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Good-neighbor remodels.

Good-neighbor remodels Is the ideal remodel virtually invisible? This is a question of increasing concern throughout the West. As housing costs escalate, it's easy to understand why someone who pays a high price for a small house in a desirable area might feel entitled to build the property out to its limits.

But is that appropriate? What does such a structure do to the neighborhood? Remodeling that involves changes in scale, materials, or styling can awkwardly alter street character and cause ill will among neighbors.

On these four pages, we show five quiet, low-key remodels. Though each incorporated a major addition and solved specific problems for its owners, we highlight them for another reason: they're good-neighbor additions. They don't infringe on their neighbors' privacy, they don't dominate the street, and they work within the context and scale of the surrounding houses.

They had to.

These conscientious remodels are all within the planned community of Woodbridge, a major development in Irvine, in Southern California's Orange County. With more than 27,000 residents in its 9,400 units, it's one of the larger association-governed communities in the United States. The Woodbridge Village Association considers them successful remodels within community guidelines. And we think they offer some valuable lessons about remodeling in any neighborhood.

To move into Woodbridge, you must agree to abide by its covenants, conditions, and restrictions (CC&Rs), some very specific rules about upkeep and remodeling of the houses. For noncompliance, the association can levy heavy fines--or even slap a lien on the property (though that's never happened).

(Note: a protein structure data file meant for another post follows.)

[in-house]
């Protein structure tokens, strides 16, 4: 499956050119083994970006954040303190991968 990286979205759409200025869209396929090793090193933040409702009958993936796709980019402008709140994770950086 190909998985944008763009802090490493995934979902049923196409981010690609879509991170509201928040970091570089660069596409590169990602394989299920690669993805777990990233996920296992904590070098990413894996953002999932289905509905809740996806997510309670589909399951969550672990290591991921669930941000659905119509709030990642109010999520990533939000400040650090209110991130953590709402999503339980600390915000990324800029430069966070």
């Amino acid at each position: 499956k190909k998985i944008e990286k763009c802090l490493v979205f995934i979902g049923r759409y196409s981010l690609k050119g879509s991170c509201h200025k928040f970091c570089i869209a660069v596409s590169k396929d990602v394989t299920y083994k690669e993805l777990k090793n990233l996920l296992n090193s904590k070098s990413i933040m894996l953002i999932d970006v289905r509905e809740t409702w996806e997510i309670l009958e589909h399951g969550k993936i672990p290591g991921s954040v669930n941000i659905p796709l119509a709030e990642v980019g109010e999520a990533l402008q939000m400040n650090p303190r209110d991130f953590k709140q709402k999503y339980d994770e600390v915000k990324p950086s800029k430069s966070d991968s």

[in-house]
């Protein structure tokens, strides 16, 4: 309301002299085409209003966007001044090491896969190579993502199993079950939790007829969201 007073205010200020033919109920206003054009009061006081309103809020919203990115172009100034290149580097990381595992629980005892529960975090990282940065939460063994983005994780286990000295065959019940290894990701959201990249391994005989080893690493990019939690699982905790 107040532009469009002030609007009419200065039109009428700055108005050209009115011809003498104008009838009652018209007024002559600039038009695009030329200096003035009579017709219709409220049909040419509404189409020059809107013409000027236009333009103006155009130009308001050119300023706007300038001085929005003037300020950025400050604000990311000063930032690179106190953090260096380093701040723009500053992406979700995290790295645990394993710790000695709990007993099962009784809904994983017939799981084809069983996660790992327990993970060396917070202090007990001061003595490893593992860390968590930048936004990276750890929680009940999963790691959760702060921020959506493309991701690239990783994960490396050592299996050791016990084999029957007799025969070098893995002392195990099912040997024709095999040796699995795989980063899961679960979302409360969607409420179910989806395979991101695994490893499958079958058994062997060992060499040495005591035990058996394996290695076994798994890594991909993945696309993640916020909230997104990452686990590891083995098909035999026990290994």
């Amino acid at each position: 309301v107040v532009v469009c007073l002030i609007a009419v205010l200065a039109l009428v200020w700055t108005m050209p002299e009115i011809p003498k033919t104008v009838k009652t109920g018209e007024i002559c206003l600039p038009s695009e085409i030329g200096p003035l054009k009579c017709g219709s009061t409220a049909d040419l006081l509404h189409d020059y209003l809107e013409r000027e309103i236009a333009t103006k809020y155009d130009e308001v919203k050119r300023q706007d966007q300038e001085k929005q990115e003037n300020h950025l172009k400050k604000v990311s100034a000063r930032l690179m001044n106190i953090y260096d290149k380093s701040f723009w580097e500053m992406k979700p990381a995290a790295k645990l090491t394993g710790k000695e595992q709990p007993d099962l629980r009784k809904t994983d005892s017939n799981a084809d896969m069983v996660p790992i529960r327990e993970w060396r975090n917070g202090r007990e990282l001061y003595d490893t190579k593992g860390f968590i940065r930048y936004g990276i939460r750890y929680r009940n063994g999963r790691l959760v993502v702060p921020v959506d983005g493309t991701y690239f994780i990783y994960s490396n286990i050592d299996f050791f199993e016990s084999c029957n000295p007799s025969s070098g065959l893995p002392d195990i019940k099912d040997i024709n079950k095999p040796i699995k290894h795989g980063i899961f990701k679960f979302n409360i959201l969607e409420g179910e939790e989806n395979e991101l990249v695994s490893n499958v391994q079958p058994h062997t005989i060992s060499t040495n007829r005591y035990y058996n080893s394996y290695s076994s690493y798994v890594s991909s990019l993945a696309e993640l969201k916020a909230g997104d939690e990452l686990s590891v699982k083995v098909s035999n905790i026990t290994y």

Woodbridge clearly spells out its regulations; in many other cases, the rules of neighborhood context are unwritten. But wherever we live, there are inherent advantages for all of us in abiding by such rules. For example, it's always a good idea to let your neighbors know about your plans for remodeling. At Woodbridge, you must submit neighbor-awareness forms as part of your package of plans. The architectural committee considers the neighbors' comments and concerns as part of the review process.

Life in a planned community does mean you have to embrace some degree of conformity, but it works both ways. As homeowner Wayne Call notes, "You have to be ready to give up a little freedom within your own property lines for the assurance that your neighbor isn't going to present you with an eyesore next door."

Why not just move out?

All the homeowners we visited said that before considering remodeling, they had decided to move. Indeed, the development had been planned as a "move-up" community. However, as in other planned communities, many residents here decided to stay after seeing how little their money could buy outside of "Irvana"--how many amenities they would have to sacrifice in moving to a development with houses better suited to larger families or changing needs.

Woodbridge's architectural guidelines and standards have had to keep up with such changes. Bill Golterman, a former member of the architectural review board, told us, "The original architectural guidelines covered fence extensions, patio covers, gazebos. Then it broadened to include room additions and major remodels--watching massing, setbacks, and detailing. Eventually, they're going to have to cover teardowns."
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Copyright 1989 Gale, Cengage Learning. All rights reserved.

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Title Annotation:house remodeling
Date:Nov 1, 1989
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